Andi Best Freelance Designer

Your Brand Guidelines Possibly Suck and Someone Needs to Tell You

  • Published 12-02-2023
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Your Brand Guidelines Possibly Suck and Someone Needs to Tell You
You absolutely love chucking your brand guidelines around, don't you? You'll stick those things to emails like shoes on a cinema floor.
And why not? You paid good money for them. They look incredibly slick and they auto-brief external designers like me on how to use your brand in the work we create for you. Or at least, they're supposed to. Here's a question - have you actually read them?
Because I have. I have to. You sent them to me and it's important for my job that I familiarise myself with them.
I have read the brand guidelines of countless businesses over the years and what I've found alarming is that very few have been entirely compelling or even relevant.
What follows is a jaunt through some of the eyebrow-raising discoveries I've made clicking through various guideline files, which may prompt you to have another gander at your own.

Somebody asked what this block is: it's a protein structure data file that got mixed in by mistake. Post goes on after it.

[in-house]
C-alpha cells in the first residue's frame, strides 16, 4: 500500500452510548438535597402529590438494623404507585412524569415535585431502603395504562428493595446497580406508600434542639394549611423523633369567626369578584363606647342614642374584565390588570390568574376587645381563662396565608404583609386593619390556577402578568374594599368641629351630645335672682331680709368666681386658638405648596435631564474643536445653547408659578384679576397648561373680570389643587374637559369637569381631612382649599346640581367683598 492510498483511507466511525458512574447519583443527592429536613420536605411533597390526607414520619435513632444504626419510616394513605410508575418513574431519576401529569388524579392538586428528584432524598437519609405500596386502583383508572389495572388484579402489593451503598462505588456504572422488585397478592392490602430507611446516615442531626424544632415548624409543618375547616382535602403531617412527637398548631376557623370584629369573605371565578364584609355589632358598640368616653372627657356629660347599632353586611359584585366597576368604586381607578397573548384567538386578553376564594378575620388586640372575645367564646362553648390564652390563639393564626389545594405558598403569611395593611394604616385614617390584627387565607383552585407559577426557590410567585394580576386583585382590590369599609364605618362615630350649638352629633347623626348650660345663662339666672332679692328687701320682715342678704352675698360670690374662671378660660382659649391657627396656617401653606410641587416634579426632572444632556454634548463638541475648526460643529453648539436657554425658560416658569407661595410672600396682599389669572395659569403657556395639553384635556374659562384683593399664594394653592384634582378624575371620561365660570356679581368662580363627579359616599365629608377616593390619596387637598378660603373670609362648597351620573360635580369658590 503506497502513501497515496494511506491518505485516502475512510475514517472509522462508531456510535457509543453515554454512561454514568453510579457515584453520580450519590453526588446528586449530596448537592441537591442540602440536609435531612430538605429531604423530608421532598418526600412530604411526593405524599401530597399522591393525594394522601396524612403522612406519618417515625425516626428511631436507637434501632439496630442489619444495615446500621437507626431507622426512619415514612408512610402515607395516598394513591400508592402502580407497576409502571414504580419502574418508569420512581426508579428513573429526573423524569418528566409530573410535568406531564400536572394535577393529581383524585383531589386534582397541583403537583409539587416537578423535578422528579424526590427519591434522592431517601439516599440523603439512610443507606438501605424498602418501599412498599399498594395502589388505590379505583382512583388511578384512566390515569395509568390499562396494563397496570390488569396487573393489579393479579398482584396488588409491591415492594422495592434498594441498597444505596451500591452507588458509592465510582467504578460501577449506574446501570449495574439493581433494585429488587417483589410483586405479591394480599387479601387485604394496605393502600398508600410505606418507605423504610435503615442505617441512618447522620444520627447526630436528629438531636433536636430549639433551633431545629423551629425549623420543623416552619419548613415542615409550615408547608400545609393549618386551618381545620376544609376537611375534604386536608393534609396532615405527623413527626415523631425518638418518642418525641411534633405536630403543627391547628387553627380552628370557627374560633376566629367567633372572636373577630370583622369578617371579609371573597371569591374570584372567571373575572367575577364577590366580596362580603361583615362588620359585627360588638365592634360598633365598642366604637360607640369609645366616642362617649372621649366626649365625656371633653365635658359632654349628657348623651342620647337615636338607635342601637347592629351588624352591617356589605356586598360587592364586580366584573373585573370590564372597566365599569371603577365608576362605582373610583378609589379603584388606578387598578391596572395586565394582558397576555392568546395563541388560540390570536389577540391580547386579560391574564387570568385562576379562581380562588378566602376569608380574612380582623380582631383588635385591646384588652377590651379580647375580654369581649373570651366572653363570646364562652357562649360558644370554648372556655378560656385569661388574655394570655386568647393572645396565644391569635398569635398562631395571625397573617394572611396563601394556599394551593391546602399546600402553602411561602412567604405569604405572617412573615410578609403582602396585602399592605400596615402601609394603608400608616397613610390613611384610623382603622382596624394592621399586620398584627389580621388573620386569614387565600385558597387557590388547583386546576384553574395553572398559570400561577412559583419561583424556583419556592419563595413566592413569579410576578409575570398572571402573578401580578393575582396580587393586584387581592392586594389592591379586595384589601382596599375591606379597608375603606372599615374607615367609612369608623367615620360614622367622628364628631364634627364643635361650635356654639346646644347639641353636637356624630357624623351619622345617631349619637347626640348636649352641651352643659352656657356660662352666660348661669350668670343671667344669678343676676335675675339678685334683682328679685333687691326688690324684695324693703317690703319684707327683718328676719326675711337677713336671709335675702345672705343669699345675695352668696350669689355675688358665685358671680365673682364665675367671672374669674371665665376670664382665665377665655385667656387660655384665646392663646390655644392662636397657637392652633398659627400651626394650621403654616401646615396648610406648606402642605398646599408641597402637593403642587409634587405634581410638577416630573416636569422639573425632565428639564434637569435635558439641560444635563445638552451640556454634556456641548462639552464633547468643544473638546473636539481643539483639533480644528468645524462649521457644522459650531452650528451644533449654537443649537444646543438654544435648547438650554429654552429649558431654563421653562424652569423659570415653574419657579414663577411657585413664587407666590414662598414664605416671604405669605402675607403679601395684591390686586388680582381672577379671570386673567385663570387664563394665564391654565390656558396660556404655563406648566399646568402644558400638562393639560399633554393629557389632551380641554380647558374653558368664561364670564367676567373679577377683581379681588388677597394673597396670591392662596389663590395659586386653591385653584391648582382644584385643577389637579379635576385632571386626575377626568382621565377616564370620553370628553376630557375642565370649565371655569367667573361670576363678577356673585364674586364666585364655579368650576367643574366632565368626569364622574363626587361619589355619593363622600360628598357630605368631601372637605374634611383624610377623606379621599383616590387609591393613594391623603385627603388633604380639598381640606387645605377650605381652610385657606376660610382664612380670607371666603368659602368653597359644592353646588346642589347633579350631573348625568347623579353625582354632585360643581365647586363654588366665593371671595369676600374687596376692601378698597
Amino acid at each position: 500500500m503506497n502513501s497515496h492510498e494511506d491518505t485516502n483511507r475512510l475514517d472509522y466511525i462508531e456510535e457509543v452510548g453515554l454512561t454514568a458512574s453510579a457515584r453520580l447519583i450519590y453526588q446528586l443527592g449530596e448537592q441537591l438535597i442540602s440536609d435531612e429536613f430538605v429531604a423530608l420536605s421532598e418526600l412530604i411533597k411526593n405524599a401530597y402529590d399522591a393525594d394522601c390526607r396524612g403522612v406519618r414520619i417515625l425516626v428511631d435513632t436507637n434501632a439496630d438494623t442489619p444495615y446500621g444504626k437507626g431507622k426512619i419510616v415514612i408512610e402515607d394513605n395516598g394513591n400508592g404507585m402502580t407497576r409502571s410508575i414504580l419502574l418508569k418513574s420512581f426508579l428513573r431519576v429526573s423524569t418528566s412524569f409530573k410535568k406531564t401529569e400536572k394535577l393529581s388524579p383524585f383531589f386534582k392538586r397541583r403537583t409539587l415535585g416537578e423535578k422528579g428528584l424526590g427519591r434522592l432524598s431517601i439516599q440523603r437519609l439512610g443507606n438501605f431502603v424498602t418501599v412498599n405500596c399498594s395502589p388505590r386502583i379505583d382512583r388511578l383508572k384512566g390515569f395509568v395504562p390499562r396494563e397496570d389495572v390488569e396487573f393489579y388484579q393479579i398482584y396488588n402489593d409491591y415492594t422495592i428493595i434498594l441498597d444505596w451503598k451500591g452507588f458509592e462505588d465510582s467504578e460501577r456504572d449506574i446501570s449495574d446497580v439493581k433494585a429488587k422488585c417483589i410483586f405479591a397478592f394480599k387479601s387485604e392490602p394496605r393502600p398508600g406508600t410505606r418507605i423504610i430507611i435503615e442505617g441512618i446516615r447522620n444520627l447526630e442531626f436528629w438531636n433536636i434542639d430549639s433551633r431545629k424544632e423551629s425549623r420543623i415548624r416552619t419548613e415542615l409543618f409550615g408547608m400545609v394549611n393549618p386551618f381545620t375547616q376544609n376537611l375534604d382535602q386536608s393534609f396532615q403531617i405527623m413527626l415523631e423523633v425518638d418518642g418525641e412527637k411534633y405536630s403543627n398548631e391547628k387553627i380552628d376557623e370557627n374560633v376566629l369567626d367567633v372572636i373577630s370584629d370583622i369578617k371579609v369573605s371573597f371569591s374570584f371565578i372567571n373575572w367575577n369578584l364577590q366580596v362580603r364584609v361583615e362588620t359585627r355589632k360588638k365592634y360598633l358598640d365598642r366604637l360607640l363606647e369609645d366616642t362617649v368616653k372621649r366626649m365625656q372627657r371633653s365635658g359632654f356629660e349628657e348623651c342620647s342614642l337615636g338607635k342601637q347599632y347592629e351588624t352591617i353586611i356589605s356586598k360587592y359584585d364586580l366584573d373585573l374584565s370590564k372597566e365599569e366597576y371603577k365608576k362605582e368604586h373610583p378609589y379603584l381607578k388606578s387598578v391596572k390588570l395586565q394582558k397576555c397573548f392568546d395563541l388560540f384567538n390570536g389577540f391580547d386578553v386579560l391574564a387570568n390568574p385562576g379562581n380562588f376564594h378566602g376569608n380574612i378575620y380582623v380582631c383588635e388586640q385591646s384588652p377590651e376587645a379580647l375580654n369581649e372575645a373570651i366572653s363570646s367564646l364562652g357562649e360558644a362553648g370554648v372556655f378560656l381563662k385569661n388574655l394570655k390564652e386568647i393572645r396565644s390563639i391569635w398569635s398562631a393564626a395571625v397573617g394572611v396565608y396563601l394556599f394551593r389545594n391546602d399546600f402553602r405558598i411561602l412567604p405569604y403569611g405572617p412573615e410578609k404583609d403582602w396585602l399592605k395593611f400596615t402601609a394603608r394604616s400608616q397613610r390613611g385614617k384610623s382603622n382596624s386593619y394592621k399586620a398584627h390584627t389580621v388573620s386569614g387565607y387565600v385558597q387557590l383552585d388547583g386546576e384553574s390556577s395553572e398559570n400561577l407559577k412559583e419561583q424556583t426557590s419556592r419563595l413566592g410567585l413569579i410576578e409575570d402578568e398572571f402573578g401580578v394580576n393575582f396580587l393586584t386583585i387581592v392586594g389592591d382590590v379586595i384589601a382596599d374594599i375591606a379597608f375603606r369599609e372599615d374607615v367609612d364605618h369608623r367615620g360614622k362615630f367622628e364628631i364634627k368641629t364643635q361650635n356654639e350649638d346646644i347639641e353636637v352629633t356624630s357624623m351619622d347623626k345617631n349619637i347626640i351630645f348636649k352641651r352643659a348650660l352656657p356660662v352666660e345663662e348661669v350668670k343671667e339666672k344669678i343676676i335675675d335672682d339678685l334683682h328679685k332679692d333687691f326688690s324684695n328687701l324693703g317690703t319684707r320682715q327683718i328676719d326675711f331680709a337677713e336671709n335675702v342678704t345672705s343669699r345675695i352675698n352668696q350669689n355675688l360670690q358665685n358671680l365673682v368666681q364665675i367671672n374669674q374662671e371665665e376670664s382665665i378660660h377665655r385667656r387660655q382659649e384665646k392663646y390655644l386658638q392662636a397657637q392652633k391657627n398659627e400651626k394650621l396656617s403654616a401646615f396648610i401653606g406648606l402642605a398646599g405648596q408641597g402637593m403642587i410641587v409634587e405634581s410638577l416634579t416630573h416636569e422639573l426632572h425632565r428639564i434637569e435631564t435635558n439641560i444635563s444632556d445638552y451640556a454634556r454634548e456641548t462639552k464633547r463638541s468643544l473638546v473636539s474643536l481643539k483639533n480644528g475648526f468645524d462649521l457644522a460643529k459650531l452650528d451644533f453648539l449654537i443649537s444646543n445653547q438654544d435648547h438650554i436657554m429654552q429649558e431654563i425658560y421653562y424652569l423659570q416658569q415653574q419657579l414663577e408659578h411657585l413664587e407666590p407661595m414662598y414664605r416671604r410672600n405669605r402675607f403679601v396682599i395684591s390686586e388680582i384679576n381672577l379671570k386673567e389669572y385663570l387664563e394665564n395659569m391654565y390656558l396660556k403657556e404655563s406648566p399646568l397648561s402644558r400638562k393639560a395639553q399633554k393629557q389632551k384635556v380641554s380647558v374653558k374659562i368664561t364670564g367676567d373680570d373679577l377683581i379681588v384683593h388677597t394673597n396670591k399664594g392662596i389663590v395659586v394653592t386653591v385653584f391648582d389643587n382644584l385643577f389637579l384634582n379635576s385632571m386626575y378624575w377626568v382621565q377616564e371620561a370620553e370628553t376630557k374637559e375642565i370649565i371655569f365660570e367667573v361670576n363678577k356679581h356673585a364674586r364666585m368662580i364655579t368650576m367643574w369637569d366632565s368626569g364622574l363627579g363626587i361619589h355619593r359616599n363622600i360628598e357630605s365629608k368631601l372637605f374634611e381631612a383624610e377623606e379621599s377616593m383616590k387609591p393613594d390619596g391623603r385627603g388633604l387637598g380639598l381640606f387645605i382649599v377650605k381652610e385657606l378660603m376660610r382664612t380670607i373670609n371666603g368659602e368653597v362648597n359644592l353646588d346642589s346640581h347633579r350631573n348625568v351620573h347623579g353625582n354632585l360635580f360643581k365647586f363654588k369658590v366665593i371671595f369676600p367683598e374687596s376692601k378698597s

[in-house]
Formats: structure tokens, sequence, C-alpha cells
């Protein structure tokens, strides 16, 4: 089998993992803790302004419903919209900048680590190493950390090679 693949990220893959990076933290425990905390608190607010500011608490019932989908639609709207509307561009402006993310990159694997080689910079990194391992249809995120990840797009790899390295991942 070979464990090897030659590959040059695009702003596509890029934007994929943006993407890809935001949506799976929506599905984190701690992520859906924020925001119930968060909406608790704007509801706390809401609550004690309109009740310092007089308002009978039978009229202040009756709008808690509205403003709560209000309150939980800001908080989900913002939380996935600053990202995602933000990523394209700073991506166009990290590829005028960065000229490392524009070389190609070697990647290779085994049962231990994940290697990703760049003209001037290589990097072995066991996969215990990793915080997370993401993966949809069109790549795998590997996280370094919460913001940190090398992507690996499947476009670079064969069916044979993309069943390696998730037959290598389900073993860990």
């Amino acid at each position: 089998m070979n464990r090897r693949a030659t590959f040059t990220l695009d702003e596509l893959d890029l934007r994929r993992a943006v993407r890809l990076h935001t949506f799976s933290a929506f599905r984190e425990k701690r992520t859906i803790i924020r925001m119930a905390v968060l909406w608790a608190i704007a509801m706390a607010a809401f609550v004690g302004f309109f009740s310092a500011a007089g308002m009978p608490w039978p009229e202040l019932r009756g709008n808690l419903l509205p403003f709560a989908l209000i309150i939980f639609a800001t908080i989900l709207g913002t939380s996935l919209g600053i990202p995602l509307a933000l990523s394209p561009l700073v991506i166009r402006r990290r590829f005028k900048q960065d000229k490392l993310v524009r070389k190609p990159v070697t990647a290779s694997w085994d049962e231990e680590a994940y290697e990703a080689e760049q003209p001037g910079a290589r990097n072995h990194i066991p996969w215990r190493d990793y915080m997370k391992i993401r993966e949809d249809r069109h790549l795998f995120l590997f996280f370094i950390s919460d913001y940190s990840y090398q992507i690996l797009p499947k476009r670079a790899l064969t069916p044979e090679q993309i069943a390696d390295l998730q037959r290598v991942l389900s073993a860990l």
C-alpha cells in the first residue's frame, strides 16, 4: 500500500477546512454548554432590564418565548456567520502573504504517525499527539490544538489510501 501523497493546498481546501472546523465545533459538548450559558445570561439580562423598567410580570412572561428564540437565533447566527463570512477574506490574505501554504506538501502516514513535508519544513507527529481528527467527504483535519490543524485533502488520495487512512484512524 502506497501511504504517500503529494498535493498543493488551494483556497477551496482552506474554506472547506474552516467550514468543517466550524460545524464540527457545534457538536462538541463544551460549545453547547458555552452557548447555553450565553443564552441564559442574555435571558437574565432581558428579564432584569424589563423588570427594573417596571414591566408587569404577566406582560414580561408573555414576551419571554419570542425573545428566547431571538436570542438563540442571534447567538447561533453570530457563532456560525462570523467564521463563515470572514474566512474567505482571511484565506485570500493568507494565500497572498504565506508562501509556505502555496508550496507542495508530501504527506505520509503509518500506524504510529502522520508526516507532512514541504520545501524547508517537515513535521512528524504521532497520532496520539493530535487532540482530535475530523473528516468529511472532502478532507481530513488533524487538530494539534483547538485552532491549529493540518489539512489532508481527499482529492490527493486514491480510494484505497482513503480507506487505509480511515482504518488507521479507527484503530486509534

No lorem ipsum please
No matter how luxuriant and cerebral your brand may be, unless your target audience is exclusively centred in 7th century Italy, there really is no credible allowance for Lorem Ipsum in your design guidelines.
Nothing says 'your design agency got bored putting your brand together' quite like whole chapters of its guidelines forsaken in favour of Latin placeholder text, especially beneath predefined headings like 'Tone of Voice' or 'Our Values'. That your brand was borne from a stock template is testament in itself to how unexceptional it is.
I'm not sure how something like this gets past compliance, so just, please, just, read the damn things before signing them off. This is oddly common.
Logo nopes